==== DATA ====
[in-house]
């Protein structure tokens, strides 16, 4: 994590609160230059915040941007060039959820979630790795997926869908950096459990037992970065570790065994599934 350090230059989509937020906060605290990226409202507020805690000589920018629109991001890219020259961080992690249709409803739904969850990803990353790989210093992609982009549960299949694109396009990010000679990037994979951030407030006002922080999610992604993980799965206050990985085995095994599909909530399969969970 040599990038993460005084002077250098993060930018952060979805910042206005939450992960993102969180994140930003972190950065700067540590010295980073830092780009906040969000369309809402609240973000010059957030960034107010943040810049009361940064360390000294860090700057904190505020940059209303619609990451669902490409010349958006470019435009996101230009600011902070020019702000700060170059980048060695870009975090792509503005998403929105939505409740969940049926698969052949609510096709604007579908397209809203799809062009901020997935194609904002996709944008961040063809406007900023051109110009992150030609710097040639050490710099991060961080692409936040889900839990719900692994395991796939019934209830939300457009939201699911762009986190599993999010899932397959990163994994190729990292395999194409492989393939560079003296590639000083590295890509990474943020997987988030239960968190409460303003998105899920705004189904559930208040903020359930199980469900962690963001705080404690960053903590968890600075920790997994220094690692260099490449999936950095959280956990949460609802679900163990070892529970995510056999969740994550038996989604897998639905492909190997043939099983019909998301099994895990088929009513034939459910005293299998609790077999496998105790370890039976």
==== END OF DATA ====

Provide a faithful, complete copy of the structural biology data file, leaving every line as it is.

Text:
[in-house]
């Protein structure tokens, strides 16, 4: 994590609160230059915040941007060039959820979630790795997926869908950096459990037992970065570790065994599934 350090230059989509937020906060605290990226409202507020805690000589920018629109991001890219020259961080992690249709409803739904969850990803990353790989210093992609982009549960299949694109396009990010000679990037994979951030407030006002922080999610992604993980799965206050990985085995095994599909909530399969969970 040599990038993460005084002077250098993060930018952060979805910042206005939450992960993102969180994140930003972190950065700067540590010295980073830092780009906040969000369309809402609240973000010059957030960034107010943040810049009361940064360390000294860090700057904190505020940059209303619609990451669902490409010349958006470019435009996101230009600011902070020019702000700060170059980048060695870009975090792509503005998403929105939505409740969940049926698969052949609510096709604007579908397209809203799809062009901020997935194609904002996709944008961040063809406007900023051109110009992150030609710097040639050490710099991060961080692409936040889900839990719900692994395991796939019934209830939300457009939201699911762009986190599993999010899932397959990163994994190729990292395999194409492989393939560079003296590639000083590295890509990474943020997987988030239960968190409460303003998105899920705004189904559930208040903020359930199980469900962690963001705080404690960053903590968890600075920790997994220094690692260099490449999936950095959280956990949460609802679900163990070892529970995510056999969740994550038996989604897998639905492909190997043939099983019909998301099994895990088929009513034939459910005293299998609790077999496998105790370890039976």